Climate Change
Decarbonisation
2 min
BHP's Fiona Wild, VP for Sustainability and Climate Change, explains how the mining major is tackling climate change

The materials BHP provides are central to modern life and the company is constantly evolving its approach to continue to deliver them sustainably into the future.

BHP is tackling climate change

BHP has laid out a comprehensive series of metrics, targets and goals...

"We have committed to holding management to account through a direct linkage of climate-related targets and goals to executive remuneration. And we have affirmed our commitment to advocate for public policy in pursuit of global decarbonisation.

"We will remain alert to technological, political and societal developments that may indicate changes to our signposts and the development of new uncertainties for our portfolio analysis. We will continue to monitor developments and review our approach as necessary, to respond to evolving approaches to climate change and climate-related disclosures."

Fiona Wild, Vice President, Sustainability and Climate Change

Fiona leads the design and implementation of our global climate change strategy, including activities in the areas of mitigation, adaptation, portfolio evaluation, stakeholder engagement and low emissions technology.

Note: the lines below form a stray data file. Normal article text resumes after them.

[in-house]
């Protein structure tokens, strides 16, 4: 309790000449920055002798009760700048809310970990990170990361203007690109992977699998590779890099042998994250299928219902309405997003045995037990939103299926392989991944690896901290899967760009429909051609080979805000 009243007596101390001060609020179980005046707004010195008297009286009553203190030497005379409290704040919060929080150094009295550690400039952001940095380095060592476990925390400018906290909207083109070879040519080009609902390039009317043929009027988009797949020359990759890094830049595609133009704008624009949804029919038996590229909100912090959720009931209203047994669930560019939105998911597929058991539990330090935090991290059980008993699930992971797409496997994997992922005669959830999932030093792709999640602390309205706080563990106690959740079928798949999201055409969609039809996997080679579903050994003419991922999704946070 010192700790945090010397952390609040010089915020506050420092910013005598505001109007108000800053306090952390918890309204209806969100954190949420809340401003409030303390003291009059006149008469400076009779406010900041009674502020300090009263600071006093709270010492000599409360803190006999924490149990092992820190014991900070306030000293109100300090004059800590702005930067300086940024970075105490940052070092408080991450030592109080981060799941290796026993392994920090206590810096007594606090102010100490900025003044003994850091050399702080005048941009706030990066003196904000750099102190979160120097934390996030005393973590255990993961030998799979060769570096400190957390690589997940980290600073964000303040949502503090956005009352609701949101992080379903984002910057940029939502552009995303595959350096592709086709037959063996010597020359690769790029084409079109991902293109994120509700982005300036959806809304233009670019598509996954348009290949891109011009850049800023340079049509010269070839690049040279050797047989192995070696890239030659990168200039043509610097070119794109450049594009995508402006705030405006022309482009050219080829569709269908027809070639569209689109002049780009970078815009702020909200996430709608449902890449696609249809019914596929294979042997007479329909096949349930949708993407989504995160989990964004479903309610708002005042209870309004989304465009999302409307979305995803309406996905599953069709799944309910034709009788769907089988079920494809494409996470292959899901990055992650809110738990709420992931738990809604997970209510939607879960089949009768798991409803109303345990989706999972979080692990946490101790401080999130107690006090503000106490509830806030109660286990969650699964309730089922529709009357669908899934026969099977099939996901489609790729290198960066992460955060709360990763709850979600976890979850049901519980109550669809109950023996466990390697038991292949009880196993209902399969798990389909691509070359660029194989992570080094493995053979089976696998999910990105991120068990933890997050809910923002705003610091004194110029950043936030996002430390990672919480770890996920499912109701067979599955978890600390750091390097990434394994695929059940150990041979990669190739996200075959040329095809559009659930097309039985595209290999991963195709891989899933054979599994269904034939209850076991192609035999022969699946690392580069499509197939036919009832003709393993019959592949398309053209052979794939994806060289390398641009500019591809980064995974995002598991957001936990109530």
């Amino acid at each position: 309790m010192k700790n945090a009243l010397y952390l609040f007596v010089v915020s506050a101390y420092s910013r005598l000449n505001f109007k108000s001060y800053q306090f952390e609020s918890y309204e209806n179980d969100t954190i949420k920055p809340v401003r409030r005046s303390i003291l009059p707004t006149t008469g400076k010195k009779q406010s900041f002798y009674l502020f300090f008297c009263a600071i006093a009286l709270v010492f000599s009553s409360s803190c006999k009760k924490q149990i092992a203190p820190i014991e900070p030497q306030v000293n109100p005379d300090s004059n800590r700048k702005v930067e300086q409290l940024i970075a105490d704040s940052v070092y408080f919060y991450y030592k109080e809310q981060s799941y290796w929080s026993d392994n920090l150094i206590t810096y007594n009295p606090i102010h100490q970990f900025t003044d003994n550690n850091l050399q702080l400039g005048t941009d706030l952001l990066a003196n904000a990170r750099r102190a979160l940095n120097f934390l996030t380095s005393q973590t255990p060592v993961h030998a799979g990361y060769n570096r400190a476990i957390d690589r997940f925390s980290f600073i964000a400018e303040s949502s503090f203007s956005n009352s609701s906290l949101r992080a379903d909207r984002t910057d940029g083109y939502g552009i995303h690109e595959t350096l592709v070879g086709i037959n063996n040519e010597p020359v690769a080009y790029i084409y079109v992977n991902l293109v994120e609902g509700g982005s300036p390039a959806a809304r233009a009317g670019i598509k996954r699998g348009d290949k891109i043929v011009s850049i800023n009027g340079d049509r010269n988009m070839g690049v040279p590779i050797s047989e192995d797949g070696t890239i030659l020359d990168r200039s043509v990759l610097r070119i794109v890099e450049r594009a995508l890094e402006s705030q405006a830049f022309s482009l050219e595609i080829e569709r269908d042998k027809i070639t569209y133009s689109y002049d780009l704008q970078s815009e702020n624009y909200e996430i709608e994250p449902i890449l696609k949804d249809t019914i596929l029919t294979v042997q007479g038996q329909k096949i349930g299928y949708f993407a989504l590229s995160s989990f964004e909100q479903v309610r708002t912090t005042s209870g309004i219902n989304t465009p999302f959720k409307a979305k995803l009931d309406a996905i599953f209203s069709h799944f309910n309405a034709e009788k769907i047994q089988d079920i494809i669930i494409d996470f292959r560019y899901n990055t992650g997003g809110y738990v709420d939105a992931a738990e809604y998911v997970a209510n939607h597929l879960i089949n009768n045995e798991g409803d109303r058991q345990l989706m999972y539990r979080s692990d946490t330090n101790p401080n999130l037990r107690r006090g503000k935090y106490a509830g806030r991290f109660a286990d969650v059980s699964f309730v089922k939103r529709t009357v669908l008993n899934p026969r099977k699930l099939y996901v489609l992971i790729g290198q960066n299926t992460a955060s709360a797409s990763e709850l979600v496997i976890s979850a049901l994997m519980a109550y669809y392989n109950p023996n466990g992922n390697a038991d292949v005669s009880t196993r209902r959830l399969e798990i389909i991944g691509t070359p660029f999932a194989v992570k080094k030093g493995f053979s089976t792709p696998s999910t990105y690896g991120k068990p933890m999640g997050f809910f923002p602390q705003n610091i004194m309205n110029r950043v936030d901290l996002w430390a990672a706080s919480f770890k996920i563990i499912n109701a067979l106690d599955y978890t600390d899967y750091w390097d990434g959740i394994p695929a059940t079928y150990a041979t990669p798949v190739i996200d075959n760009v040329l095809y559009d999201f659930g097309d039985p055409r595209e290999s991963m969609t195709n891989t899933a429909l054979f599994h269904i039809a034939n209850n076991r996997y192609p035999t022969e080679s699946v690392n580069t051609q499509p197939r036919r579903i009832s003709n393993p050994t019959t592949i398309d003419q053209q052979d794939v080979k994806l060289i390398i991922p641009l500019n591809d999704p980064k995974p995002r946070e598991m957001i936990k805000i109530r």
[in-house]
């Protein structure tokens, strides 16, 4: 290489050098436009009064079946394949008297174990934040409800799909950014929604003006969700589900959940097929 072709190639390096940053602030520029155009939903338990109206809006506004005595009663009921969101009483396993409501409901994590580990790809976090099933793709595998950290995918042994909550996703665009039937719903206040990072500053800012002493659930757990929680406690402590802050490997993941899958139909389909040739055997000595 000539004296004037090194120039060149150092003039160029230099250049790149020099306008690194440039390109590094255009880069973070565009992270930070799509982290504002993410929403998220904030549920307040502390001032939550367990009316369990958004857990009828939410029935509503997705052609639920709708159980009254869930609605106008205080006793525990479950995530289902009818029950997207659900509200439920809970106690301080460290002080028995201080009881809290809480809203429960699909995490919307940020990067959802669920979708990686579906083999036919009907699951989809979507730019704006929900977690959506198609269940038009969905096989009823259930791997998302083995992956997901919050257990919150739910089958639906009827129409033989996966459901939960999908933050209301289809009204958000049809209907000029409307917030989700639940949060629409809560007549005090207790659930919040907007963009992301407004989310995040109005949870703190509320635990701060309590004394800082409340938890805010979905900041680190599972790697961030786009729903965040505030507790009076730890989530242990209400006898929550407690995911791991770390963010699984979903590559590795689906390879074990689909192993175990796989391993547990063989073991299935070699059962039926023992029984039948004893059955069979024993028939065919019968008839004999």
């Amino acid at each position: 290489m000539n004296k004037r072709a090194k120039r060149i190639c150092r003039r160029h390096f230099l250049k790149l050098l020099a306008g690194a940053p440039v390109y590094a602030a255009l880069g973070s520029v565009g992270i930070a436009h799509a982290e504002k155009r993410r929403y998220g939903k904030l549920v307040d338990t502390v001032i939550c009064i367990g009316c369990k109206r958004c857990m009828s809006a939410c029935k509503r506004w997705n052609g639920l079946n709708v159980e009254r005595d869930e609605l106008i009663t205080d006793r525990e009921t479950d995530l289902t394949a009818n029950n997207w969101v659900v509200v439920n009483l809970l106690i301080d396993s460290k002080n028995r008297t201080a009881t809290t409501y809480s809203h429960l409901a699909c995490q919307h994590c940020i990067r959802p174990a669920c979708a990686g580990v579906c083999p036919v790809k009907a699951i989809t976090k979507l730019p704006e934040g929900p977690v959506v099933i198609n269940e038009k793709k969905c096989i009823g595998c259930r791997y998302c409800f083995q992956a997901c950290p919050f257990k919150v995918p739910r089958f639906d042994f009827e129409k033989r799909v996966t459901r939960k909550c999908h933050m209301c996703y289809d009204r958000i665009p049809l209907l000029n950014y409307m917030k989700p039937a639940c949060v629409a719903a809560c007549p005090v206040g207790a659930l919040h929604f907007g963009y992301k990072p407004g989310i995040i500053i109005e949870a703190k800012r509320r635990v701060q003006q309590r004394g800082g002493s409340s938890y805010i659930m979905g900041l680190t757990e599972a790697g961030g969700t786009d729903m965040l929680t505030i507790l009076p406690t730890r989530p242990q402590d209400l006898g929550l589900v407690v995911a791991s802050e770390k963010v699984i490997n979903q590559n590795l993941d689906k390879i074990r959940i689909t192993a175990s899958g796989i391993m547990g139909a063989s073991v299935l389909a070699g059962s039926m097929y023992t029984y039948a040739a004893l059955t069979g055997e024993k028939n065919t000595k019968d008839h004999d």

BHP's purpose and strategy

"Our iron ore and metallurgical coal create the steel that builds cities and makes renewable energy infrastructure possible; our copper is needed for electrical appliances and wind turbines; our oil powers mobility; our natural gas and energy coal provide energy and heat; and our nickel enables the development of storage solutions for intermittent wind and solar power. And looking to the future, potash has the potential to support more efficient and sustainable agriculture by making crops more productive.

In 2020, BHP published its Climate Change Report 2020, a special publication designed for a more detailed discussion of our approach to identifying and managing climate-related risks and opportunities, which aligns with the Task Force on Climate-related Financial Disclosures (TCFD) recommendations. It outlines its successes, learnings and plans for future initiatives.

BHP